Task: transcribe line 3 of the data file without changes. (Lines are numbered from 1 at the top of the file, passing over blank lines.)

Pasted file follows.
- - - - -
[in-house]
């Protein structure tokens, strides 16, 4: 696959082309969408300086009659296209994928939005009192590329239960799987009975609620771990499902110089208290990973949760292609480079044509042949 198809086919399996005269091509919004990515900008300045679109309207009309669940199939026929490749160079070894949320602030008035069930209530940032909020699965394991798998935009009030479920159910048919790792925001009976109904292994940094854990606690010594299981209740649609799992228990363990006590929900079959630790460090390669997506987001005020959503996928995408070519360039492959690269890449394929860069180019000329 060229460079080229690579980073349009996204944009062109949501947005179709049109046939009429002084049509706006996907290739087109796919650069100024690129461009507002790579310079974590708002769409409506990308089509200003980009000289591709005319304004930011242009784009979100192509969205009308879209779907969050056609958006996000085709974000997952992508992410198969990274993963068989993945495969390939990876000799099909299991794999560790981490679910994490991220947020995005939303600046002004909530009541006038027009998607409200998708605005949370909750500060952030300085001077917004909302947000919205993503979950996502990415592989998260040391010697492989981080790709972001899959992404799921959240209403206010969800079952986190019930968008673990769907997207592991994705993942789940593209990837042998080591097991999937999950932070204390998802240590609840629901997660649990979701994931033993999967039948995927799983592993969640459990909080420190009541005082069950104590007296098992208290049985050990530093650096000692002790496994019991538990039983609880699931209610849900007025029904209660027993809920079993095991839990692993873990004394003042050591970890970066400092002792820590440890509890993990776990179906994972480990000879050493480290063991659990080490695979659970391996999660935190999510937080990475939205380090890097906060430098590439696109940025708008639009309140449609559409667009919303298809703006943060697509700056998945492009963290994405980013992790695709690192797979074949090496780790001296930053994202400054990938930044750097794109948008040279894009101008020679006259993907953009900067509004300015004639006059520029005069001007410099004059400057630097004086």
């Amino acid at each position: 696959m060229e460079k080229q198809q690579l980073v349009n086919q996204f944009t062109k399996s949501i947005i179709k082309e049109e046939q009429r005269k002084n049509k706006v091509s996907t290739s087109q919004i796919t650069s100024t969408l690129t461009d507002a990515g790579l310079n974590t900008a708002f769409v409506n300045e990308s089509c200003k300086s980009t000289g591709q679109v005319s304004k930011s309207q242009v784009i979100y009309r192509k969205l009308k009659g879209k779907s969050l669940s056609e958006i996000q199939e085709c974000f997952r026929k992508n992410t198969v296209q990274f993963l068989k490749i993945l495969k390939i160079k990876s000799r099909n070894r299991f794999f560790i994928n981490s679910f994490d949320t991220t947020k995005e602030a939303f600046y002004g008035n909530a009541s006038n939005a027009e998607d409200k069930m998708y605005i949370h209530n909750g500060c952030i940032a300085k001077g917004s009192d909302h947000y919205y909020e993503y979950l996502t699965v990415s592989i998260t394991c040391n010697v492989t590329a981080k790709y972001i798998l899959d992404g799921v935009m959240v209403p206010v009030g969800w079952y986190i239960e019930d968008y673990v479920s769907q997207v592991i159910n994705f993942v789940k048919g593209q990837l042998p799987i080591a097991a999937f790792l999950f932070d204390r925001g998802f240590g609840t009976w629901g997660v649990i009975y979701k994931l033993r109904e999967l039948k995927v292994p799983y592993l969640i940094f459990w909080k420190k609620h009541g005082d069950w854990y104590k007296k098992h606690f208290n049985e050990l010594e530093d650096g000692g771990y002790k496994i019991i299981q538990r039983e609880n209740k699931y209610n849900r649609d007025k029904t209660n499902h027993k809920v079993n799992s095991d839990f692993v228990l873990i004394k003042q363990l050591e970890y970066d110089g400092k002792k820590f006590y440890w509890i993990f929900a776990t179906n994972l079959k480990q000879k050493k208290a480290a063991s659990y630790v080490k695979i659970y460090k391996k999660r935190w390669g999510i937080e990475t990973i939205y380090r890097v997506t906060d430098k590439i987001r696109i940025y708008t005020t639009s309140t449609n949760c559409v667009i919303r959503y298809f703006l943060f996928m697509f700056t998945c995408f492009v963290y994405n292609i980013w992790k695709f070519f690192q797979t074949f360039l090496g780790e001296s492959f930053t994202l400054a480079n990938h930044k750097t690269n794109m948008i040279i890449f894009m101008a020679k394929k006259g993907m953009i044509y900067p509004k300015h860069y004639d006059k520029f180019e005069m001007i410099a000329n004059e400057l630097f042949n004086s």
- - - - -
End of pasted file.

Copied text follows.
């Amino acid at each position: 696959m060229e460079k080229q198809q690579l980073v349009n086919q996204f944009t062109k399996s949501i947005i179709k082309e049109e046939q009429r005269k002084n049509k706006v091509s996907t290739s087109q919004i796919t650069s100024t969408l690129t461009d507002a990515g790579l310079n974590t900008a708002f769409v409506n300045e990308s089509c200003k300086s980009t000289g591709q679109v005319s304004k930011s309207q242009v784009i979100y009309r192509k969205l009308k009659g879209k779907s969050l669940s056609e958006i996000q199939e085709c974000f997952r026929k992508n992410t198969v296209q990274f993963l068989k490749i993945l495969k390939i160079k990876s000799r099909n070894r299991f794999f560790i994928n981490s679910f994490d949320t991220t947020k995005e602030a939303f600046y002004g008035n909530a009541s006038n939005a027009e998607d409200k069930m998708y605005i949370h209530n909750g500060c952030i940032a300085k001077g917004s009192d909302h947000y919205y909020e993503y979950l996502t699965v990415s592989i998260t394991c040391n010697v492989t590329a981080k790709y972001i798998l899959d992404g799921v935009m959240v209403p206010v009030g969800w079952y986190i239960e019930d968008y673990v479920s769907q997207v592991i159910n994705f993942v789940k048919g593209q990837l042998p799987i080591a097991a999937f790792l999950f932070d204390r925001g998802f240590g609840t009976w629901g997660v649990i009975y979701k994931l033993r109904e999967l039948k995927v292994p799983y592993l969640i940094f459990w909080k420190k609620h009541g005082d069950w854990y104590k007296k098992h606690f208290n049985e050990l010594e530093d650096g000692g771990y002790k496994i019991i299981q538990r039983e609880n209740k699931y209610n849900r649609d007025k029904t209660n499902h027993k809920v079993n799992s095991d839990f692993v228990l873990i004394k003042q363990l050591e970890y970066d110089g400092k002792k820590f006590y440890w509890i993990f929900a776990t179906n994972l079959k480990q000879k050493k208290a480290a063991s659990y630790v080490k695979i659970y460090k391996k999660r935190w390669g999510i937080e990475t990973i939205y380090r890097v997506t906060d430098k590439i987001r696109i940025y708008t005020t639009s309140t449609n949760c559409v667009i919303r959503y298809f703006l943060f996928m697509f700056t998945c995408f492009v963290y994405n292609i980013w992790k695709f070519f690192q797979t074949f360039l090496g780790e001296s492959f930053t994202l400054a480079n990938h930044k750097t690269n794109m948008i040279i890449f894009m101008a020679k394929k006259g993907m953009i044509y900067p509004k300015h860069y004639d006059k520029f180019e005069m001007i410099a000329n004059e400057l630097f042949n004086s």